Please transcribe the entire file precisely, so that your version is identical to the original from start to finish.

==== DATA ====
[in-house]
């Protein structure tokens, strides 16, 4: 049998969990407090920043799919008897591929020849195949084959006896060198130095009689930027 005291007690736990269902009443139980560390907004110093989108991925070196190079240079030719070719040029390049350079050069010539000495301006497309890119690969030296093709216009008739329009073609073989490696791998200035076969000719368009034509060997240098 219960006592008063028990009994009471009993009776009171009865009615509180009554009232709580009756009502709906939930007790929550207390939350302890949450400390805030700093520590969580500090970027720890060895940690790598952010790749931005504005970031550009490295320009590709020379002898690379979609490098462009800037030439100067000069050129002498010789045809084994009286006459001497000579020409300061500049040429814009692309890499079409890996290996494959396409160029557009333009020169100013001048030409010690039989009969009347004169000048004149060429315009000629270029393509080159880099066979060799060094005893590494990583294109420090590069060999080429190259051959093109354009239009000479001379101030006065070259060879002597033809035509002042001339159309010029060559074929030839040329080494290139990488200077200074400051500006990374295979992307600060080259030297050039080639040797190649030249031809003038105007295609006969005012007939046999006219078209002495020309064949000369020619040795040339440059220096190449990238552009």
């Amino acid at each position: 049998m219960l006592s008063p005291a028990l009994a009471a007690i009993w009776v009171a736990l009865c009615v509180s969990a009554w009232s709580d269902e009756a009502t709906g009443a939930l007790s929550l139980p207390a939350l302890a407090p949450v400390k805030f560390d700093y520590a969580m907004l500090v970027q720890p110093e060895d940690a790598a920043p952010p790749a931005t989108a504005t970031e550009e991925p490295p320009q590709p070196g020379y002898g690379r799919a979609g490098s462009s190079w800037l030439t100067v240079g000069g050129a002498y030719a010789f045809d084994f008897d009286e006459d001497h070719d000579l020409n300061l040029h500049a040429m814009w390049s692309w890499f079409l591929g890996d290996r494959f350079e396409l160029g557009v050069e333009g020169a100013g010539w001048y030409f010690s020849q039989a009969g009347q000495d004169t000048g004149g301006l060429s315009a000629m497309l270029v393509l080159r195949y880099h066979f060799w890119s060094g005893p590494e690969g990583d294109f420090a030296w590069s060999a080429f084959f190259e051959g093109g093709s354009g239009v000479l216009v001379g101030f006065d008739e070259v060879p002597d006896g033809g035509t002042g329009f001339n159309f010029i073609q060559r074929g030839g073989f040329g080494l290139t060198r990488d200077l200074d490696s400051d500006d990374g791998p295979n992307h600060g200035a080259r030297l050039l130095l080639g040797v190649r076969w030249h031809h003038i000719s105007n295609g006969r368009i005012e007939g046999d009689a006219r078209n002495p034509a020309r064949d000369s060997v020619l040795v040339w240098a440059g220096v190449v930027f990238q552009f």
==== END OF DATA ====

[in-house]
């Protein structure tokens, strides 16, 4: 049998969990407090920043799919008897591929020849195949084959006896060198130095009689930027 005291007690736990269902009443139980560390907004110093989108991925070196190079240079030719070719040029390049350079050069010539000495301006497309890119690969030296093709216009008739329009073609073989490696791998200035076969000719368009034509060997240098 219960006592008063028990009994009471009993009776009171009865009615509180009554009232709580009756009502709906939930007790929550207390939350302890949450400390805030700093520590969580500090970027720890060895940690790598952010790749931005504005970031550009490295320009590709020379002898690379979609490098462009800037030439100067000069050129002498010789045809084994009286006459001497000579020409300061500049040429814009692309890499079409890996290996494959396409160029557009333009020169100013001048030409010690039989009969009347004169000048004149060429315009000629270029393509080159880099066979060799060094005893590494990583294109420090590069060999080429190259051959093109354009239009000479001379101030006065070259060879002597033809035509002042001339159309010029060559074929030839040329080494290139990488200077200074400051500006990374295979992307600060080259030297050039080639040797190649030249031809003038105007295609006969005012007939046999006219078209002495020309064949000369020619040795040339440059220096190449990238552009």
């Amino acid at each position: 049998m219960l006592s008063p005291a028990l009994a009471a007690i009993w009776v009171a736990l009865c009615v509180s969990a009554w009232s709580d269902e009756a009502t709906g009443a939930l007790s929550l139980p207390a939350l302890a407090p949450v400390k805030f560390d700093y520590a969580m907004l500090v970027q720890p110093e060895d940690a790598a920043p952010p790749a931005t989108a504005t970031e550009e991925p490295p320009q590709p070196g020379y002898g690379r799919a979609g490098s462009s190079w800037l030439t100067v240079g000069g050129a002498y030719a010789f045809d084994f008897d009286e006459d001497h070719d000579l020409n300061l040029h500049a040429m814009w390049s692309w890499f079409l591929g890996d290996r494959f350079e396409l160029g557009v050069e333009g020169a100013g010539w001048y030409f010690s020849q039989a009969g009347q000495d004169t000048g004149g301006l060429s315009a000629m497309l270029v393509l080159r195949y880099h066979f060799w890119s060094g005893p590494e690969g990583d294109f420090a030296w590069s060999a080429f084959f190259e051959g093109g093709s354009g239009v000479l216009v001379g101030f006065d008739e070259v060879p002597d006896g033809g035509t002042g329009f001339n159309f010029i073609q060559r074929g030839g073989f040329g080494l290139t060198r990488d200077l200074d490696s400051d500006d990374g791998p295979n992307h600060g200035a080259r030297l050039l130095l080639g040797v190649r076969w030249h031809h003038i000719s105007n295609g006969r368009i005012e007939g046999d009689a006219r078209n002495p034509a020309r064949d000369s060997v020619l040795v040339w240098a440059g220096v190449v930027f990238q552009f």